CALLS THEM “CORRUPT”
by Sharon Rondeau
“The Democrats are now alluding to the the [sic] concept that having an informant placed in an opposing party’s campaign is different than having a Spy, as illegal as that may be,” Trump tweeted after announcing that he will be giving the commencement address at the U.S. Naval Academy in Annapolis, Maryland later today. “But what about an ‘informant’ who is paid a fortune and who ‘sets up’ way earlier than the Russian Hoax?” he concluded his first tweet of the series.
Trump’s reference to a “spy” is to Cambridge University Professor Emeritus Stefan Halper, who reportedly communicated with at least three Trump campaign aides prior to the July 31, 2016 date the FBI has provided as the launch date of its counterintelligence probe of the Trump campaign.
Earlier this month, The New York Times and The Washington Post both reported that releasing the name of the “informant” could jeopardize lives and other investigations while at the same time providing morsels of information which assisted a number of journalists to identify Halper as the “informant.”
On Monday The Post reported that Halper has been paid “more than” $1 million since 2012 by a Pentagon think tank for research into intelligence-related matters, the payment for which was reportedly shared with a number of his colleagues.
The Daily Caller and The Wall Street Journal have confirmed directly with 2016 campaign advisoe Carter Page that Halper spoke with him during a July 11-12 symposium in the UK. However, Page told The WSJ that an unnamed individual invited him to the event “much earlier—the end of May or early June.”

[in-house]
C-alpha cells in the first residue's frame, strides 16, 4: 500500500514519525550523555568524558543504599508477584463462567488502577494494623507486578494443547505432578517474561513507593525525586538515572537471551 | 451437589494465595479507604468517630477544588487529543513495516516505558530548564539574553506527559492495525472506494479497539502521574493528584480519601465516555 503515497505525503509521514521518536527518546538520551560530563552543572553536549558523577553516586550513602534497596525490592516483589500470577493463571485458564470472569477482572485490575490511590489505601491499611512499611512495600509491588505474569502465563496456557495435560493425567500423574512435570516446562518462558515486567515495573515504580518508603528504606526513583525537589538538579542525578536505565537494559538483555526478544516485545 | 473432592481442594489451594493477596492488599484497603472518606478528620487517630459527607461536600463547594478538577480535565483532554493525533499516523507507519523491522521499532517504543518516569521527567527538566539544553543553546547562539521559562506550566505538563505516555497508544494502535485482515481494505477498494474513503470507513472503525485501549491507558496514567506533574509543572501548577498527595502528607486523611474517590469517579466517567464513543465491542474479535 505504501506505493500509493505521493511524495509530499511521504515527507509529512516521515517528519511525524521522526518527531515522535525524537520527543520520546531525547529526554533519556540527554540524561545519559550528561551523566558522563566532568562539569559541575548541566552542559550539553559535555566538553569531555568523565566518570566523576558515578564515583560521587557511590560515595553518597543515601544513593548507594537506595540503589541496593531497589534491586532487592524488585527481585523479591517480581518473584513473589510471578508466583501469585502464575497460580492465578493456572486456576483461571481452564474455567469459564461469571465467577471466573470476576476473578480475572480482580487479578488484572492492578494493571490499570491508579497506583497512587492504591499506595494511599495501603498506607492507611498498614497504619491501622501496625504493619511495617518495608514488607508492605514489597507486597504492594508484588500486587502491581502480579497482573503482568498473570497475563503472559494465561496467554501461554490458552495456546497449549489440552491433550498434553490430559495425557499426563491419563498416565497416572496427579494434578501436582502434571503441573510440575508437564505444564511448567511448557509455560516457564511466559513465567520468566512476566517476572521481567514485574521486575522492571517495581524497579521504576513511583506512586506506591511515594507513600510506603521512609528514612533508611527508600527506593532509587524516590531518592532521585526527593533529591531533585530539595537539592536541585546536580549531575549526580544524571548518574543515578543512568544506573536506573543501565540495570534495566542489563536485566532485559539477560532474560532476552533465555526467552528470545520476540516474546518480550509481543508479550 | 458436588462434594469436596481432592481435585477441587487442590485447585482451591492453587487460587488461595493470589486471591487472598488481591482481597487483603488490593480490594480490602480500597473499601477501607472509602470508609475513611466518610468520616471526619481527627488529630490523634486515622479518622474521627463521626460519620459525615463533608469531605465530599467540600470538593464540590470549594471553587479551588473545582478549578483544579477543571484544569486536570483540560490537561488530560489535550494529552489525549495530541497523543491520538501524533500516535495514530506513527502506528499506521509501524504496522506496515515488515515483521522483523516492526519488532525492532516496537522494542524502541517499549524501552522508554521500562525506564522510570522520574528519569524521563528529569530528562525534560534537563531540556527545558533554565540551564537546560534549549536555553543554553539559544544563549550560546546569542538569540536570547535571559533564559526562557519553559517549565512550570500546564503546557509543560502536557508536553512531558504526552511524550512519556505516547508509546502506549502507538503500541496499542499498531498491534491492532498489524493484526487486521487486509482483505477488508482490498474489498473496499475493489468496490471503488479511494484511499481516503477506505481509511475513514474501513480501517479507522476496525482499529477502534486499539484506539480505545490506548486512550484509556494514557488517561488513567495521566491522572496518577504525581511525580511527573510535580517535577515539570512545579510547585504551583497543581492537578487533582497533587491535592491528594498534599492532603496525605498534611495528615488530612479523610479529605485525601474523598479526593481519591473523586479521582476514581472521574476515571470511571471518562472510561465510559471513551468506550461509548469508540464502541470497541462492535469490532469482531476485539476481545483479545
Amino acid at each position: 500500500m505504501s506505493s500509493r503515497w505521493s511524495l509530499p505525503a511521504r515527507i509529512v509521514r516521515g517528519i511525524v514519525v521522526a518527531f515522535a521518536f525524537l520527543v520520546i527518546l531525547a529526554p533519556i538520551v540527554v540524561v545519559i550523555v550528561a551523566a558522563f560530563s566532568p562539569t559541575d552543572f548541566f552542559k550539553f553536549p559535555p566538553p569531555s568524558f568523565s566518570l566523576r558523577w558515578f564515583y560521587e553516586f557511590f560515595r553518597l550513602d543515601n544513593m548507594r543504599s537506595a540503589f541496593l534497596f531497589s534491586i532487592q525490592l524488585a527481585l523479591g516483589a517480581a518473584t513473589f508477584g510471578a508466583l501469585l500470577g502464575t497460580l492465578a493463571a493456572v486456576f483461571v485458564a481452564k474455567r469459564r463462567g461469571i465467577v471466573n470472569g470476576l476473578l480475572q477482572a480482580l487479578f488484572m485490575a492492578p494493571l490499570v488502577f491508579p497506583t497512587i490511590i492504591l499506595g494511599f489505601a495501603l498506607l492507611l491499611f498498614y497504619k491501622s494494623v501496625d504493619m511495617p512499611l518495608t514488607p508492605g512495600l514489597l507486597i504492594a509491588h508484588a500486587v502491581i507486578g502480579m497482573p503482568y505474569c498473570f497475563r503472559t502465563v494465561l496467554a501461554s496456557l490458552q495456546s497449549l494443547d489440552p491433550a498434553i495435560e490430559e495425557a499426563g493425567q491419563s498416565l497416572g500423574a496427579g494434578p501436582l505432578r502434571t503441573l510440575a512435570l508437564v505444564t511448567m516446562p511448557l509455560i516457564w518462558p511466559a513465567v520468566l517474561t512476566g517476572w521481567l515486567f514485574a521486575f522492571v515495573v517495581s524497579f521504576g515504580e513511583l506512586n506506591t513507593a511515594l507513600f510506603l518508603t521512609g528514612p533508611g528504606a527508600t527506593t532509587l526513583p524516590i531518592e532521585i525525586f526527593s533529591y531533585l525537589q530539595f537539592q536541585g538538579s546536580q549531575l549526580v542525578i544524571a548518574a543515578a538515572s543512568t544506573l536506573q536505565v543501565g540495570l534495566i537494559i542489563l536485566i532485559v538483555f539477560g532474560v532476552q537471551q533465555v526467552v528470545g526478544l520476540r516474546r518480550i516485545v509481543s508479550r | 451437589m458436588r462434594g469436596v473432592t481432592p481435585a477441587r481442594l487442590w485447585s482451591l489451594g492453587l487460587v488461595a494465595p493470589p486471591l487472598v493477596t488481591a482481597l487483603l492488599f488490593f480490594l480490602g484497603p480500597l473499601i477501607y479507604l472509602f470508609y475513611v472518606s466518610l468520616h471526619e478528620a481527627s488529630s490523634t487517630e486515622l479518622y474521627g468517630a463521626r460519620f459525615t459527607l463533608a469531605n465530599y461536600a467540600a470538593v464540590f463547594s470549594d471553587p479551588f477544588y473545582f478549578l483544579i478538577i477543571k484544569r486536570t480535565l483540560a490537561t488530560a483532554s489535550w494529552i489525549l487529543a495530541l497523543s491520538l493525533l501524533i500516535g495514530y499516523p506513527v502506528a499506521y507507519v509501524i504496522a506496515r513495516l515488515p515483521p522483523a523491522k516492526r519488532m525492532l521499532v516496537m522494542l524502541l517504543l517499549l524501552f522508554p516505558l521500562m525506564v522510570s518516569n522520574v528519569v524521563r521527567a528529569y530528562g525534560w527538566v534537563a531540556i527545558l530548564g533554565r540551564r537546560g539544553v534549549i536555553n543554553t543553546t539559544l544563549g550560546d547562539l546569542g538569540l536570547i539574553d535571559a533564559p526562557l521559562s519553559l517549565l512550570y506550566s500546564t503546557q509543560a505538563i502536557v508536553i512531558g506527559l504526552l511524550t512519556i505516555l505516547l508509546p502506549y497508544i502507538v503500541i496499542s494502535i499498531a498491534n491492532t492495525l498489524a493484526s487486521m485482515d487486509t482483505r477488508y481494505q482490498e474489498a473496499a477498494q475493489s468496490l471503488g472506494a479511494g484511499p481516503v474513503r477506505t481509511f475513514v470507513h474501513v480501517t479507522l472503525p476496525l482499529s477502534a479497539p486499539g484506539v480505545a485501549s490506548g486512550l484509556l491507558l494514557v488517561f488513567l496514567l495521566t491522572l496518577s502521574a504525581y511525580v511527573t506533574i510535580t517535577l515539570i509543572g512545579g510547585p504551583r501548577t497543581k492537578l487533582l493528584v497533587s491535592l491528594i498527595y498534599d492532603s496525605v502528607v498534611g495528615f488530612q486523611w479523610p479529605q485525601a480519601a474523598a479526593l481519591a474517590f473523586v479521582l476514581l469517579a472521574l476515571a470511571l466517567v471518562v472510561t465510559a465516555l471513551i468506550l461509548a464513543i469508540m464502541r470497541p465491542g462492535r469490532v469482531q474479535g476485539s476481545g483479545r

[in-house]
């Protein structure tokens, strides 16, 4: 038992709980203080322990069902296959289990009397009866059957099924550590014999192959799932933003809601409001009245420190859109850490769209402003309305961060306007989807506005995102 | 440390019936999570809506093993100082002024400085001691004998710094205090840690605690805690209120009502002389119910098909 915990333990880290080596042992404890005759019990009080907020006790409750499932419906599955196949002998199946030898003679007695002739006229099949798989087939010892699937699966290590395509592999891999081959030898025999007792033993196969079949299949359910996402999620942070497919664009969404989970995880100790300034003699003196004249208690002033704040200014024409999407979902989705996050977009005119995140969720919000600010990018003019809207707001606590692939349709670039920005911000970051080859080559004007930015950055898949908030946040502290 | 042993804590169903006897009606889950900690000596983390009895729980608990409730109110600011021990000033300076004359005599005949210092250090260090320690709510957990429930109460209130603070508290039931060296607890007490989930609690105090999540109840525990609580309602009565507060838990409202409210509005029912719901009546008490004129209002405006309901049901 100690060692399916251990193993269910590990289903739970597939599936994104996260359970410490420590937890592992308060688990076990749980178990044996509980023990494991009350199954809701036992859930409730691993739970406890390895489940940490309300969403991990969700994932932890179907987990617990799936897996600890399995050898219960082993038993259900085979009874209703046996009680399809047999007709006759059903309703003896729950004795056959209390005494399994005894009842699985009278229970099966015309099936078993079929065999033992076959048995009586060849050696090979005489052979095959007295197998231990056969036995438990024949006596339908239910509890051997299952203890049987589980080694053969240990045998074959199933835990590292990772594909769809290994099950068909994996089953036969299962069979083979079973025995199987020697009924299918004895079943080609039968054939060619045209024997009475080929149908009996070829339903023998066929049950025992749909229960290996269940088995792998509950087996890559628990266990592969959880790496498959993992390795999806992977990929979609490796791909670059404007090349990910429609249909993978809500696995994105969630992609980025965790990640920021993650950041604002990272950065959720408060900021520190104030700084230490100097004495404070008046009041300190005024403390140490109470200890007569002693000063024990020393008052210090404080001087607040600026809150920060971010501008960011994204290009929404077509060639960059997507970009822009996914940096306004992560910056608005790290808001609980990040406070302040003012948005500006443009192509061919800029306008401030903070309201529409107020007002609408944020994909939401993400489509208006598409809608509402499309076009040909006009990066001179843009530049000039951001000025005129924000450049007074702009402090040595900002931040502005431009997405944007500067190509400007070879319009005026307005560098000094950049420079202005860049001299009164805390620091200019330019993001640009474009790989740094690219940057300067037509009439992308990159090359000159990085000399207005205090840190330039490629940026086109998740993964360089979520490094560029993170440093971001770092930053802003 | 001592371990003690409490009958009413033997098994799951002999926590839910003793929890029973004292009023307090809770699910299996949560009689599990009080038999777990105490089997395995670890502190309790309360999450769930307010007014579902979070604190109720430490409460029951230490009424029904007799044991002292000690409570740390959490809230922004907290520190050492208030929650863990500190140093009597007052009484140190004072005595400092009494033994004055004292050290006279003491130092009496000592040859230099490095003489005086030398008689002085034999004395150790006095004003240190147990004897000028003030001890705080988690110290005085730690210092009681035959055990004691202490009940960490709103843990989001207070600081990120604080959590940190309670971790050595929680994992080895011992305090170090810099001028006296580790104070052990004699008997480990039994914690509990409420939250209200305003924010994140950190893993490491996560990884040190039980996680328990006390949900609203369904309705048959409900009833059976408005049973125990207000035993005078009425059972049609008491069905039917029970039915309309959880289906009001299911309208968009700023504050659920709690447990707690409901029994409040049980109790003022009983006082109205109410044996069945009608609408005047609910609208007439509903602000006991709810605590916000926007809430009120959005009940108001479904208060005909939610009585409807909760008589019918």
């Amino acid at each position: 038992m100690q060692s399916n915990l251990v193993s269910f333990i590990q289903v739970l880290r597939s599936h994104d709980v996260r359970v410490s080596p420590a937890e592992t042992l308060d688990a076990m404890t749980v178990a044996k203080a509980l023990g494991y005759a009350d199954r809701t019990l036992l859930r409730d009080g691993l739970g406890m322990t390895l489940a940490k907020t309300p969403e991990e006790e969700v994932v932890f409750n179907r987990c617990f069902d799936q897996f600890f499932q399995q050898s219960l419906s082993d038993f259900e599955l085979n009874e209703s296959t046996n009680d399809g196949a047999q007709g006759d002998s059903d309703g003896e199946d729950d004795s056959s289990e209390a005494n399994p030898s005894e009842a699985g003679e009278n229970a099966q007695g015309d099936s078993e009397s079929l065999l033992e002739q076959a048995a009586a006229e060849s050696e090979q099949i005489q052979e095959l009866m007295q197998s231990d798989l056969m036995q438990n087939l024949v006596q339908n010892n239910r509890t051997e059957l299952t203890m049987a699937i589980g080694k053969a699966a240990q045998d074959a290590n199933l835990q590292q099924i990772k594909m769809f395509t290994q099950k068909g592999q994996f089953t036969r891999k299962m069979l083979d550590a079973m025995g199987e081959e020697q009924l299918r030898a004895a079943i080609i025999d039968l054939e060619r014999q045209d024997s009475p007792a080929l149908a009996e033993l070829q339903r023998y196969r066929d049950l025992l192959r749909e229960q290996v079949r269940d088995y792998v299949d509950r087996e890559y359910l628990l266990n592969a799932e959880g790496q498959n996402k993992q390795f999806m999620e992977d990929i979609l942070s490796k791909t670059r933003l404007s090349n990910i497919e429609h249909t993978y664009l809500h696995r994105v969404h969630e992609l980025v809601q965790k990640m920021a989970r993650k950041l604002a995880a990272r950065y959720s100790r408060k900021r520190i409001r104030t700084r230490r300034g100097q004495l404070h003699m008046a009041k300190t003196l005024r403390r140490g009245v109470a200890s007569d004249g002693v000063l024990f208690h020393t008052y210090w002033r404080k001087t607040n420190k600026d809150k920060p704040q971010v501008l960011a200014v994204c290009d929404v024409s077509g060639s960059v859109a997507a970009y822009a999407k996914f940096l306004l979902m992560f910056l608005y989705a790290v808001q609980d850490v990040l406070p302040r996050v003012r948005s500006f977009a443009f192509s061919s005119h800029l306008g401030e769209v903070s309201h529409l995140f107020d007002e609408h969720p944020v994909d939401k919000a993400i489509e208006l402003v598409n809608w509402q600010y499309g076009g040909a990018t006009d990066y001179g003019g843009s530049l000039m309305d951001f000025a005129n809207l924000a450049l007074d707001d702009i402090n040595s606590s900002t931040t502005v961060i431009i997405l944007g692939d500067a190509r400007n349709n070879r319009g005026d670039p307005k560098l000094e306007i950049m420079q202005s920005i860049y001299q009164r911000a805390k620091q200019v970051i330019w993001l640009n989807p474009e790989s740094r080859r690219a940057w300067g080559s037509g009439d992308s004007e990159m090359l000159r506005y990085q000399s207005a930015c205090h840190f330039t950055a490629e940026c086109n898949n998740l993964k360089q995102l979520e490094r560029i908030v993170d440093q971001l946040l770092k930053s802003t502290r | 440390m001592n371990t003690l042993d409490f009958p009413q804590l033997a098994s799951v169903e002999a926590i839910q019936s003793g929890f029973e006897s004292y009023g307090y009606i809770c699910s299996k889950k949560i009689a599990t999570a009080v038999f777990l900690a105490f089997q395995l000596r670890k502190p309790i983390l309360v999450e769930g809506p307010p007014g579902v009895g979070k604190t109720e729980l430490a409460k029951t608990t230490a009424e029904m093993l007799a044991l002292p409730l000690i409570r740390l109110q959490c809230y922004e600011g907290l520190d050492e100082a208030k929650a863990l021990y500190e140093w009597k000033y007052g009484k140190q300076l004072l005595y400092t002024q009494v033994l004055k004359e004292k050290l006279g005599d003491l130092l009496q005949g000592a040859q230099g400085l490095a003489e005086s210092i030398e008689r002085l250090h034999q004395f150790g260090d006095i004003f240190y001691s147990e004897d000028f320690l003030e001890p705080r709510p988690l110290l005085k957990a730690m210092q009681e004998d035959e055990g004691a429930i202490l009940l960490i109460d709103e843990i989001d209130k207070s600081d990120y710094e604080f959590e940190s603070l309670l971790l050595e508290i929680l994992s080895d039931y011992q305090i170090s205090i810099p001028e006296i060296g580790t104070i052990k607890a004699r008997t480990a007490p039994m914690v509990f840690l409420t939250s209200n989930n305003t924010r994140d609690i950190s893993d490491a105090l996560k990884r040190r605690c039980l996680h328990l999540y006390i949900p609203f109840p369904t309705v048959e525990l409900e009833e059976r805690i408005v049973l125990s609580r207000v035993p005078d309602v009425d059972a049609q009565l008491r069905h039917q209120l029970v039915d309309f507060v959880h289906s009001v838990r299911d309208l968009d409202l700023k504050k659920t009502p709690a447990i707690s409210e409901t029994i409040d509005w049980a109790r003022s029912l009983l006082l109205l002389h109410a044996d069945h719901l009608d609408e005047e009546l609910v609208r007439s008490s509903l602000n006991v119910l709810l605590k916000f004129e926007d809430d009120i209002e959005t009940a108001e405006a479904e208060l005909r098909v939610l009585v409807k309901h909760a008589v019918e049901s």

On Tuesday night, Page told FNC host Laura Ingram that during his email and in-person interactions with Halper, he did not feel “groomed” as a possible target of any type of clandestine probe.
In his first tweet of the series, Trump was likely referring to the appearance of former Director of National Intelligence (DNI) James Clapper on ABCs “The View” on Tuesday, during which Clapper said that the “spy” was looking at possible Russian attempts to “influence” and “infiltrate” people within the Trump campaign.
At that point, co-host Joy Behar asked Clapper why Trump should not have been “happy” that the FBI dispatched an informant to assess alleged Russian influence, to which Clapper responded, “Well, he should be.” He claimed that the FBI was trying to “protect the campaign.”
The Clinton campaign has not claimed any such approaches by outside people, although it is established that the Clinton campaign and the Democratic National Committee (DNC) paid law firm Perkins Coie a fee which was conveyed to the political research firm Fusion GPS. Fusion then commissioned former British spy Christopher Steele to assemble a “dossier” on purportedly compromising information held by the Russians about Donald Trump.
Halper has connections to British intelligence as well as to the U.S. intelligence community.